I reordered wool, this time in the Bird's Egg blue (a better, though unintended, match for its name) and reknit the whole thing. It's just right this time, I'd say, finally right, and Cloudy Skies publication is planned for next week.  I'll update this post and send out a tweet upon its release.

Uncloudy Skies c.2017

Uncloudy Skies c.2017

Laura's rewrite is still next on the list, but I'll see how it goes.  The beauty is in the process, I tell myself.  The rest will just happen as it does.


Update – Uncloudy Skies published 7/17/2017.

Planning and persistence

Among several tasks on my excellent, new, to-do tracking system for last week, there was only one real priority – to re-publish my May design (that I posted about a few weeks ago in Catching Up). The task seemed do-able.  

It's true that what started out as a simple rewrite to modify yarn and add metrics had taken a turn when I decided to redevelop it to be knit in the round instead of flat and embed its shaping invisibly inside the cable stitch pattern instead of at its edges.  Then the gauge of my new yarn, Quince's cotton Willetturned out to be slightly different than its obsolete predecessor and required a bunch of recalculations.  But by now I had made great progress on the bodice, and had only to trim the neckline and work the ever-so-short cap sleeves.  Then I'd be done.  Re-publishing within the week seemed do-able and I would happily check this off of my list!

Cotton is less elastic than wool, and because of this, I found out, tends to be less forgiving in some aspects of sweater-making, such as picking up stitches along the deep v-neckline of May for its rib trim. The stitch counts my calculations told me I needed left noticeable gaps, and after a few trials I determined that the problem lay in the absence of a selvage along this neckline.  Since the v starts below the armholes and the piece is knitted bottom-up and now in the round, this remedy required both sides of the bodice front and its back to be unraveled down to this start point.  I took a breath, did this, and began again.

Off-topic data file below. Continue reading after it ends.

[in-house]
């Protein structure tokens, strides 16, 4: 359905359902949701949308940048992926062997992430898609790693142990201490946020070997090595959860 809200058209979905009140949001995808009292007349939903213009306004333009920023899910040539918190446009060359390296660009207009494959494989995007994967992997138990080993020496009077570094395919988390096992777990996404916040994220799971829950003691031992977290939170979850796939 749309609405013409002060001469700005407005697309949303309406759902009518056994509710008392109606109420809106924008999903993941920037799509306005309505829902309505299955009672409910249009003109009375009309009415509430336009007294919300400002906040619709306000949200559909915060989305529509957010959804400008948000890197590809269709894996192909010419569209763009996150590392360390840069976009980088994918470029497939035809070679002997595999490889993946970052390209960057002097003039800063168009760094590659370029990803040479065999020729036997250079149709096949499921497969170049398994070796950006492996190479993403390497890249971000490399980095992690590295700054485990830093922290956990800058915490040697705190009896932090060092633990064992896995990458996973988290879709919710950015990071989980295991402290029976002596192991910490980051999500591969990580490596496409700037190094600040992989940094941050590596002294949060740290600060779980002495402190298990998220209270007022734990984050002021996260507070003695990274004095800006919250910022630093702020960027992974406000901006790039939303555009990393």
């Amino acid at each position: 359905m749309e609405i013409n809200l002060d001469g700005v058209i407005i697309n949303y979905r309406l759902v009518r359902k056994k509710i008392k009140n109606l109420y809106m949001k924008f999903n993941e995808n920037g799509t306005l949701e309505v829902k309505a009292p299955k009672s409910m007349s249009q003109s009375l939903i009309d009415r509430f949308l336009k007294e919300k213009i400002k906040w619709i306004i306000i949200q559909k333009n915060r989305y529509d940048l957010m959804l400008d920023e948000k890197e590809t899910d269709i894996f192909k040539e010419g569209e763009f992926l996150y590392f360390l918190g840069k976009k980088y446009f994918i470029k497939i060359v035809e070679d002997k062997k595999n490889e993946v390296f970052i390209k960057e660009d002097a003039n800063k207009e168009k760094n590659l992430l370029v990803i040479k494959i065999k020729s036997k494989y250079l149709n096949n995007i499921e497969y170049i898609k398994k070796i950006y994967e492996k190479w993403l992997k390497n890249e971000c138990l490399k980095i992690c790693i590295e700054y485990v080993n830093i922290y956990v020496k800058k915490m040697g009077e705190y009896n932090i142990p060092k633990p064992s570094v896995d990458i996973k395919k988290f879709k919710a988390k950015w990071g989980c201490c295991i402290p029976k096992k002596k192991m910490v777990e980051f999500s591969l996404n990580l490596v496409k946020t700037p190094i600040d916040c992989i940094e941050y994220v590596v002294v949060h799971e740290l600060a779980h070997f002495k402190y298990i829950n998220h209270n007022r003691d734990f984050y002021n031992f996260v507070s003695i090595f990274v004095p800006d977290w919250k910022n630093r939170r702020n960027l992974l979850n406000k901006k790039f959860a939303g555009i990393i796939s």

After 2 days of re-knitting, with my neckline now complete with selvage, I gave it another go – with the same disappointing result, unfortunate gaps along the pick up edge.  I took a few more breaths, (I did breathe in between these trials, but hardly), unraveled for the second time, re-knitted it as it was, and while I was doing so thought hard about another solution.

In my third attempt, I tried a method I'd read about but hadn't used before.  With smaller needles I picked up a stitch in every row along the front v edges  many more stitches than I needed, but with no gaps.  On the trim round that followed where I introduced the knit 1, purl 1 rib, along these front v edges I modified the sequence as knit 1, purl 2 together to decrease these extra stitches away.  Finally, success!  

4 days later.. so much for planning.

Among several tasks on my new to-do tracking system for this week, there is only one real priority – to re-publish May.  The task seems do-able.


Update  revised May finally re-published 1/15/2016.

Catching up

Wow, I didn't mean to let so much time go by since my last post.  No excuses though, I have been (happily) busy.  In this 3 month interim I've published M's Favorite, Mad's Gift, and Mitzi, and revised Corinne – adding a smaller cowl in the process.  I've also been working out a journal system for keeping track of all of this craziness, with a to-do list that starts out with